Your credit score has a major influence on your life. That one little number can help you secure more credit, which can lead to obtaining a credit card with more favorable terms, a car loan or a better mortgage rate (or any mortgage at all).
Before anyone lends you money for something, they look to your credit score to determine how big a risk you are, and how likely they think you are to pay them back. The more risk they're taking, the more they're going to want you to pay.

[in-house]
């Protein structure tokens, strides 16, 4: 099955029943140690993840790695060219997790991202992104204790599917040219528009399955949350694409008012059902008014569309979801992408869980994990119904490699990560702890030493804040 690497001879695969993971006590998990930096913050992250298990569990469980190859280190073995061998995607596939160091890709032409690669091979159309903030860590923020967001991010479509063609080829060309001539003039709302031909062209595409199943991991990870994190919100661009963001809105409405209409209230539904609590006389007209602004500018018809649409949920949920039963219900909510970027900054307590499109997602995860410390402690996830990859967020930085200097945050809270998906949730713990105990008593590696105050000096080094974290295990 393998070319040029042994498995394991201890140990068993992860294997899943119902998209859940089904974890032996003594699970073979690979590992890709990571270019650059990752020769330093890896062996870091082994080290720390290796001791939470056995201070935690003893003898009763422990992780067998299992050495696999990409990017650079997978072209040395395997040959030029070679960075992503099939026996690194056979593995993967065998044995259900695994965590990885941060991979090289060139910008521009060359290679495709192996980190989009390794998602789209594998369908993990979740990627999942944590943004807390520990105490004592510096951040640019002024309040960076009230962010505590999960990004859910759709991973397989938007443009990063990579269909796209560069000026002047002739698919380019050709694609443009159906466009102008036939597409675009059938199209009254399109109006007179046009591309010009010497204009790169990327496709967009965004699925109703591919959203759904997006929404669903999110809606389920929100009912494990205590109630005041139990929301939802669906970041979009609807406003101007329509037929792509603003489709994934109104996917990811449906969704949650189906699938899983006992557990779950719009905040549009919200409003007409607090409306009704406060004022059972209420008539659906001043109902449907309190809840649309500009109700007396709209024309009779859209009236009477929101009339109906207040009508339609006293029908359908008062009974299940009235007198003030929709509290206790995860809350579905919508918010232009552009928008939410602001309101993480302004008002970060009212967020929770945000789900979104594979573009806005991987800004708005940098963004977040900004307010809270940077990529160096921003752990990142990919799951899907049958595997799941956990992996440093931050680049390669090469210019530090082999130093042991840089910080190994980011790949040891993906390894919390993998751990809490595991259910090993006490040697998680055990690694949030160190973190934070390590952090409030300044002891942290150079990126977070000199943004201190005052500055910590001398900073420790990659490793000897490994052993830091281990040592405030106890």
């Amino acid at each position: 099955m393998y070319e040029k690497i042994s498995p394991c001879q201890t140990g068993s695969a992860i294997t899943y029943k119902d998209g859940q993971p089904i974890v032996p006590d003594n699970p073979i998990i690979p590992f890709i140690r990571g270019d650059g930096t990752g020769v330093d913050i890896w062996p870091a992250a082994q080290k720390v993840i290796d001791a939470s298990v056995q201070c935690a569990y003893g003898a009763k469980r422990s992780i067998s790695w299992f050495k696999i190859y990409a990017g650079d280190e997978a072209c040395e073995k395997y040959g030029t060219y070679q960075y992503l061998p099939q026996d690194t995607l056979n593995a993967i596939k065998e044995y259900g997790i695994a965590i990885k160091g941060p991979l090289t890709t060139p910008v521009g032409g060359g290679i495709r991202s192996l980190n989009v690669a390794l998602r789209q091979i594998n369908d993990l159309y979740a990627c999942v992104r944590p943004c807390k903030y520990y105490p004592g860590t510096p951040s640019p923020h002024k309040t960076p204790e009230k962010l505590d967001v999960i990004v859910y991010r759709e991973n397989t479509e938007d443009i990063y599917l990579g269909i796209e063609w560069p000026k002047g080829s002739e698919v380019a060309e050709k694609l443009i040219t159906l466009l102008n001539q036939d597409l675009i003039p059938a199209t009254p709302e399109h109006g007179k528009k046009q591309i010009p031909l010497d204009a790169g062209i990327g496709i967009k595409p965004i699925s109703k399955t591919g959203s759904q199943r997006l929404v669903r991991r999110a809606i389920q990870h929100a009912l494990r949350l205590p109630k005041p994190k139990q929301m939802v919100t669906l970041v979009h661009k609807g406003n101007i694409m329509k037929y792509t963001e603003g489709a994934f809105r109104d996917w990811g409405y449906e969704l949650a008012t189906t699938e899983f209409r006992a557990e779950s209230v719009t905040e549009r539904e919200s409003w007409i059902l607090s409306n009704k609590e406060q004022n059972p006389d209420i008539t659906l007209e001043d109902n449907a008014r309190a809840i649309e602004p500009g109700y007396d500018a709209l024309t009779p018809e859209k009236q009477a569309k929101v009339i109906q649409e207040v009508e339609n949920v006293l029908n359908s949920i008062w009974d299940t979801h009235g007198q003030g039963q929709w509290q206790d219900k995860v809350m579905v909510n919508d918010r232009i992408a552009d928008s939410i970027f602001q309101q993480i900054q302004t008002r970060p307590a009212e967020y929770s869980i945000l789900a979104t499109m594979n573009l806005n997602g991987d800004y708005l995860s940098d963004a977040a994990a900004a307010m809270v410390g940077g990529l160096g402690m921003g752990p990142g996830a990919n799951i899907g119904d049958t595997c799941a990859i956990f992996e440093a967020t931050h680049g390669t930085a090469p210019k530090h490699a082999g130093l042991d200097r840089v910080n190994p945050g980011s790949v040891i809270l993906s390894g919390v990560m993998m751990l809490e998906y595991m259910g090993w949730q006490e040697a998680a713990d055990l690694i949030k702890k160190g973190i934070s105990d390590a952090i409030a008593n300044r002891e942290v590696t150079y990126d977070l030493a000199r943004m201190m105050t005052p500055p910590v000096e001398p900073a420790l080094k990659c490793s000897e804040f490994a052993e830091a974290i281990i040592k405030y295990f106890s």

But even when you're not borrowing money for something, a bad credit score can still bring you down. For example, in my states, insurance companies charge you more for policies if you have a low credit score. Credit scores can also affect your ability to rent an apartment or get a new cell phone.
The gold standard of credit scores is the FICO Score. Created by the Fair Isaac Corporation, the majority of lenders look at your FICO Score when considering your credit. The higher your score, the better.
Without further ado, here are the five most impactful factors that make up your credit score.